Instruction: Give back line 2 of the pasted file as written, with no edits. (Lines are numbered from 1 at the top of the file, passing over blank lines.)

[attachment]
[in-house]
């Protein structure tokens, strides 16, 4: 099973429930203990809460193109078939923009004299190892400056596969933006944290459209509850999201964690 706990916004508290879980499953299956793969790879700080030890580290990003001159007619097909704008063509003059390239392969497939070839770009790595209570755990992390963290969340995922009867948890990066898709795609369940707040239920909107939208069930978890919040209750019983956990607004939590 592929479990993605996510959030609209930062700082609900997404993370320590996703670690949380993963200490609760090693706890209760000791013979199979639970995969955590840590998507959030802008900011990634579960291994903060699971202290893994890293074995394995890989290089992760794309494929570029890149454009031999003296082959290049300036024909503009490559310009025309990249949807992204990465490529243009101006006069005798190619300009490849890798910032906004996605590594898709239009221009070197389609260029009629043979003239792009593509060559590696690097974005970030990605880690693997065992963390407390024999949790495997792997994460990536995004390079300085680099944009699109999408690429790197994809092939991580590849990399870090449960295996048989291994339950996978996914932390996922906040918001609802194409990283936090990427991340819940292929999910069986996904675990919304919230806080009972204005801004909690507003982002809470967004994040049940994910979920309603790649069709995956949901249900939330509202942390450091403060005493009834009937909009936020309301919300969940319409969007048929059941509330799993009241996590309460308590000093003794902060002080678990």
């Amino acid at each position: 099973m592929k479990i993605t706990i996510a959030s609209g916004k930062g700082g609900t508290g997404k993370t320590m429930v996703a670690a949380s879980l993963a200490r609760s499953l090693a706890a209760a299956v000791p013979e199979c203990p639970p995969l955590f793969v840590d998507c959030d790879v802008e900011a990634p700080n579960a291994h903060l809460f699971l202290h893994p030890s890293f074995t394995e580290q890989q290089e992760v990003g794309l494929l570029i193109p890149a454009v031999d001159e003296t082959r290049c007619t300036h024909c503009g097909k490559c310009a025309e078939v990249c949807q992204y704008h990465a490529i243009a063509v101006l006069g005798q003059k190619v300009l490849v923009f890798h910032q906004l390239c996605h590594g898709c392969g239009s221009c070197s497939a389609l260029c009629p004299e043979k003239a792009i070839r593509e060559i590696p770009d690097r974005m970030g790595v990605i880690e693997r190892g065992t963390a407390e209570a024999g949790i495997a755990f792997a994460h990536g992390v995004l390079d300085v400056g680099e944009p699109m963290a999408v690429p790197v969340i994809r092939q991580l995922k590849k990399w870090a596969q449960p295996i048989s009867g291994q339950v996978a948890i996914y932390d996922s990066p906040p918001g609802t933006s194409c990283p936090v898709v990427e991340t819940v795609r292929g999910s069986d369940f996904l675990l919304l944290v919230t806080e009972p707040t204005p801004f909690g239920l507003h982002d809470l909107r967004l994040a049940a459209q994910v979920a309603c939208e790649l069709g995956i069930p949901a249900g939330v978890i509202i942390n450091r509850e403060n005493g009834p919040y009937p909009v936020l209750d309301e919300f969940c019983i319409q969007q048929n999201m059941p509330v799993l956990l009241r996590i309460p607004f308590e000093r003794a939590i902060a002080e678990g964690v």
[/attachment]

């Protein structure tokens, strides 16, 4: 099973429930203990809460193109078939923009004299190892400056596969933006944290459209509850999201964690 706990916004508290879980499953299956793969790879700080030890580290990003001159007619097909704008063509003059390239392969497939070839770009790595209570755990992390963290969340995922009867948890990066898709795609369940707040239920909107939208069930978890919040209750019983956990607004939590 592929479990993605996510959030609209930062700082609900997404993370320590996703670690949380993963200490609760090693706890209760000791013979199979639970995969955590840590998507959030802008900011990634579960291994903060699971202290893994890293074995394995890989290089992760794309494929570029890149454009031999003296082959290049300036024909503009490559310009025309990249949807992204990465490529243009101006006069005798190619300009490849890798910032906004996605590594898709239009221009070197389609260029009629043979003239792009593509060559590696690097974005970030990605880690693997065992963390407390024999949790495997792997994460990536995004390079300085680099944009699109999408690429790197994809092939991580590849990399870090449960295996048989291994339950996978996914932390996922906040918001609802194409990283936090990427991340819940292929999910069986996904675990919304919230806080009972204005801004909690507003982002809470967004994040049940994910979920309603790649069709995956949901249900939330509202942390450091403060005493009834009937909009936020309301919300969940319409969007048929059941509330799993009241996590309460308590000093003794902060002080678990």